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Nice Shootin', Ellie

April 11, 1993|PETER H. KING

JAMESTOWN — For the opening shot, let's pan down Main Street, capturing the rustic look of this tiny Mother Lode town, the tourists shopping for Gold Rush trinkets and, how perfect, the "claims jumper" mannequin dangling from a rope over the wooden sidewalk. Frontier justice. Hee yaw.

Scene set, we cut to a real life talking head, some local yokel who can speak with wild-eyed enthusiasm about Ellie Nesler and how, in a courtroom on this very street two Fridays ago, she shot down a man accused of molesting her little boy.

Not just anyone will do. We don't want one of those bleeding hearts you find around the coffeehouses over in Sonora, people who talk quietly about a presumption of innocence. True story: A bartender here was called last week by a network talk show. "Good Morning, Willard Gumble," or such. The producer was seeking someone suitable for an on-camera interview. The first thing he asked was whether the bartender was fat and had a beard.

"No," was the reply, "and I have all my teeth, too."

The producer, disheartened, pressed on. What did the bartender think about Ellie? Well, he could understand a mother's instinct to protect a child, could understand frustration with the criminal justice system, perhaps could envision himself doing the same thing. Still, he could not condone killing. This, the producer said, would not do.

"We'll have to get someone else. You are waffling."

Ellie, of course, is the star of this one. The dead man, Daniel Driver, also grew up here, but no one seems to know much about him, or care. He had been convicted once before of child molestation. He befriended young boys at churches. His mother's still alive. That's about it.

Everyone, though, is talking about Ellie. They tell you how she is raising two kids alone and scrapes by on welfare and money from odd jobs, like chopping firewood. They run through the case particulars: How Driver "smirked" at Ellie's boy outside court; how the mother of another alleged victim warned Ellie that the suspect was "going to walk," how she emptied her pistol into the man's head, missing only once in six shots.

"Nice Shootin, Ellie," someone scrawled afterward on a truck window here, a message that captured the sense of pride, and almost glee, that infects her supporters.

Arrested for murder, Ellie is free on bail and keeping, as one friend put it, "to the back roads." Her decision to lie low is a disappointment to many people who have flooded into town. Movie producers. Talk show schedulers. Literary agents. Reporters. The media tribe. Many came with checkbooks open. "Right now," one of Ellie's friends explained, "the going rate is $1,000 for two minutes." Everyone agrees we are talking Movie of the Week at a minimum. Everyone also agrees Sissy Spacek gets the lead.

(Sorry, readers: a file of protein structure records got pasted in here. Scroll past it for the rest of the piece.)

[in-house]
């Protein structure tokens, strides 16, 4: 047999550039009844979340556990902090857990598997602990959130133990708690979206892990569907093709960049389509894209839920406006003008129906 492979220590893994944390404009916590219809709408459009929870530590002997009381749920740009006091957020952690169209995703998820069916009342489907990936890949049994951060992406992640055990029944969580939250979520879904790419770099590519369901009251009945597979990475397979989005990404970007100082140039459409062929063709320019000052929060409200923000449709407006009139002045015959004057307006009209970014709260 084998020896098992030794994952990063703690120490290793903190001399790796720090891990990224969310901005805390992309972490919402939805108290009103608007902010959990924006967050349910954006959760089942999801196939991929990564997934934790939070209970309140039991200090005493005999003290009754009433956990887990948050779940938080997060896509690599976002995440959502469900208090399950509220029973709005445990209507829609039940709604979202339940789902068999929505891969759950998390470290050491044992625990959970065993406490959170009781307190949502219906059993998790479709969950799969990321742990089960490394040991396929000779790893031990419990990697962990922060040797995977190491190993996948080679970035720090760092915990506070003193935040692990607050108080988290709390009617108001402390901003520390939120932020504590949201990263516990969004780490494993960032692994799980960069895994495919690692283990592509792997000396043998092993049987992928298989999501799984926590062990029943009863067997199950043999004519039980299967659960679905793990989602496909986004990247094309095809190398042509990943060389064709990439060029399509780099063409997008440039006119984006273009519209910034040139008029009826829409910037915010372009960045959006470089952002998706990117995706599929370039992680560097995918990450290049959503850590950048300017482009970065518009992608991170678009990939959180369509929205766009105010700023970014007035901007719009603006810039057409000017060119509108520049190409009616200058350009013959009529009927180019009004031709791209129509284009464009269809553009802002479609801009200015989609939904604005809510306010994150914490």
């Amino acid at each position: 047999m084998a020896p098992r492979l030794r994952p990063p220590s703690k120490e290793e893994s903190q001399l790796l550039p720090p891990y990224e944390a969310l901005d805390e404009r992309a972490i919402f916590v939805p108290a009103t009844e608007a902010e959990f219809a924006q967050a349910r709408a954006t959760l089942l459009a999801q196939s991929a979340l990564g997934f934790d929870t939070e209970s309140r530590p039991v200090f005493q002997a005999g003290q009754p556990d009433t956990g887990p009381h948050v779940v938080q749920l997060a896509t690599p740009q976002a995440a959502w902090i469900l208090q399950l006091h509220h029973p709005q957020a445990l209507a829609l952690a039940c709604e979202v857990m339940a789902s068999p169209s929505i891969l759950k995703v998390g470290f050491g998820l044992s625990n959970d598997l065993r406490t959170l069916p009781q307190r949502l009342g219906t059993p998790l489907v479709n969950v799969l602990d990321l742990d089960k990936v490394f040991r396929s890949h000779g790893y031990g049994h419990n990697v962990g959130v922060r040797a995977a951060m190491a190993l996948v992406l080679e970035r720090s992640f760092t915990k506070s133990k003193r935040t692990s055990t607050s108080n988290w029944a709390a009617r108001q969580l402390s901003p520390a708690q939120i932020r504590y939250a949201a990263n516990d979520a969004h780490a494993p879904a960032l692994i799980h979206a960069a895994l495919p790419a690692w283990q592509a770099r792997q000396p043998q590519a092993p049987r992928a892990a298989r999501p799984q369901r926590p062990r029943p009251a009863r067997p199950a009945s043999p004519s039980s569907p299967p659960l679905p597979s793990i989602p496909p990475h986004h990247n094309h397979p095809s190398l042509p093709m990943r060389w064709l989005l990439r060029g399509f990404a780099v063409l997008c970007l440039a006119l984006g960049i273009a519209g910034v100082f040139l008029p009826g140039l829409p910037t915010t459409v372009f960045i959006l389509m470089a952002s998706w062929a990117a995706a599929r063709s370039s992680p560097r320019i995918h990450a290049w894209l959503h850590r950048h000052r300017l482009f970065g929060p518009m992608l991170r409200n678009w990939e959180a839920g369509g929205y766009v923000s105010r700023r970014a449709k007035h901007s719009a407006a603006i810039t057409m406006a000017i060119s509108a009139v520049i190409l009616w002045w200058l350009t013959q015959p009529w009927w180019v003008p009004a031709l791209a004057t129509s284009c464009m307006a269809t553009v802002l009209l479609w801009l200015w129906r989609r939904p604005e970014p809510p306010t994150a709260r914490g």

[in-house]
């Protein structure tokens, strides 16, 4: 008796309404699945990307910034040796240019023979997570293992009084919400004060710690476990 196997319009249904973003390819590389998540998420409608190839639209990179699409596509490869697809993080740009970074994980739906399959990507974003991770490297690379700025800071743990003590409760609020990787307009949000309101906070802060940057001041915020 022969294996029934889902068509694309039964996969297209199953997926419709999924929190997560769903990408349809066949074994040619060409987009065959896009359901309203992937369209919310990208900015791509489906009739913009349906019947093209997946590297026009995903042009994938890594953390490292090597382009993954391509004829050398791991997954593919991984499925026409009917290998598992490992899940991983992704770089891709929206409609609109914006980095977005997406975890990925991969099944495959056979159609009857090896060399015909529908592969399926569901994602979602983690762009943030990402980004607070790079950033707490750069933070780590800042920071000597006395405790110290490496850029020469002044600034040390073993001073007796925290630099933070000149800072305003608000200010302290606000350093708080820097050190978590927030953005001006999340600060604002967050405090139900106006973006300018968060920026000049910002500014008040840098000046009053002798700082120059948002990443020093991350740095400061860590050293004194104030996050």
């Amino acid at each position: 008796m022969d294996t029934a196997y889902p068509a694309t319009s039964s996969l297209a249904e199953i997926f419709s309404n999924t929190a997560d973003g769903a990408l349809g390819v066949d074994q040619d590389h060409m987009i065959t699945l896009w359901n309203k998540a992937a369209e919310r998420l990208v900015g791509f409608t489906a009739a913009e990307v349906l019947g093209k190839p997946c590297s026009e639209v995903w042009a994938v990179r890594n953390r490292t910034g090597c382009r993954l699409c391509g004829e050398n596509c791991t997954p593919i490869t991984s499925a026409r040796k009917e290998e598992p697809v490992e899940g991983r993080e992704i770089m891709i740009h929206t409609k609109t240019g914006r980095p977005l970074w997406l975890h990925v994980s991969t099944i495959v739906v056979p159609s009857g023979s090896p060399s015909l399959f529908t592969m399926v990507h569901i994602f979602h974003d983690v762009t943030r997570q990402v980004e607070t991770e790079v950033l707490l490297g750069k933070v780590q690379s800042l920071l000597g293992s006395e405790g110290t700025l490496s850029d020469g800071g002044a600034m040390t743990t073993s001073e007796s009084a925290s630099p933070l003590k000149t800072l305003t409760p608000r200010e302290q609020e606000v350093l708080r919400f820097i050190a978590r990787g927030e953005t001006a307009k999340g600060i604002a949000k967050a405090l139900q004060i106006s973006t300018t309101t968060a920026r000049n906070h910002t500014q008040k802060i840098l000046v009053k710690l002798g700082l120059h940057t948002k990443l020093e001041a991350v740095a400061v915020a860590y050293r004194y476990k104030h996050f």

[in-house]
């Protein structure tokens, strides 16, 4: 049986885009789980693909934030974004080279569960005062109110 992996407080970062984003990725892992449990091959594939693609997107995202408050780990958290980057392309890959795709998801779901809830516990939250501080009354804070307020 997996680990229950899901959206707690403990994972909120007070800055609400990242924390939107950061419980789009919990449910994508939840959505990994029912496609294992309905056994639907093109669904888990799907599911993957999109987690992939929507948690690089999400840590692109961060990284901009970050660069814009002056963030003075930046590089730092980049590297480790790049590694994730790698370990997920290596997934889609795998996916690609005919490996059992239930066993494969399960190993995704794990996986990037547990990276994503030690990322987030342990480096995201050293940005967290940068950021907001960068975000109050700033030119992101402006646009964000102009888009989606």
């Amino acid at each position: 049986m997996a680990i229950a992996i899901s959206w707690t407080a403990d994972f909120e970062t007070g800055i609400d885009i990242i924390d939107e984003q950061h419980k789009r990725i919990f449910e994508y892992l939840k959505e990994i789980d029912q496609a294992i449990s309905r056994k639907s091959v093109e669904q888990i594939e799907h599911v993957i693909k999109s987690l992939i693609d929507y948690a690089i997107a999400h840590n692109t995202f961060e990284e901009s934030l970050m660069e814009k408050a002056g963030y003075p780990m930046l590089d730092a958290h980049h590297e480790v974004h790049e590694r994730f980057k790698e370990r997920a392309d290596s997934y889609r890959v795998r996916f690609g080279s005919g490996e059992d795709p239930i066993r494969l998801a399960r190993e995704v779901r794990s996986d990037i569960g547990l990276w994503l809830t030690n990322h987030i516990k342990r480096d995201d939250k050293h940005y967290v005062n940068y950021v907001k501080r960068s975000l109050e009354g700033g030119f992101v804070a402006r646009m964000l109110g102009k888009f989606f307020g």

Those who play their cards right are allowed a free peek inside Ellie's double-wide trailer, where they can note ironic little details of the heroine's domain, such as the religious saying that decorates one wall: "Life is fragile, handle with prayer." They are watched over by a longhaired miner named James, a family friend. James is careful, but he will tell you a little about Ellie, her extended family, even the "family gun" she unloaded on Driver.

"I will say," he says, "they are a gun-oriented family."

Those who do not feel comfortable with what Ellie did--such as the sheriff and the prosecutor, for starters--complain that a minority of rednecks and all-day drinkers have created a skewed impression. These responsible types want to discuss child abuse, and gun control, and overcrowded jails, but of course no one is listening.

The story line has been set. This is a tale of frontier justice, and any killjoy who prattles on about due process must get out of the way of the better witnesses. Such as this old character with long whiskers a photographer found in a hut outside town. What do you think about Ellie? the photographer asked. Whiskers pulled out a foot-long revolver and aimed it shakily at the camera.

"If she had one of these," he said, "she wouldn't have wasted all that ammunition."

Hee yaw.

Our ending, of course, remains unwritten. One assumes a judge and jury will finish the script. But one can only assume. For, although I hate to spoil a good party, the moral of the Ellie Nesler story is this: If she can deal in her way with a child molester--and yes, admit it, the first, irrational response is to applaud, Nice shootin', Ellie!-- why can't the mother of Daniel Driver deal with Ellie in kind? Nice shootin', mom. And then maybe James can grab the family gun and go after mom. And then there's old Whiskers out there in the woods . . .

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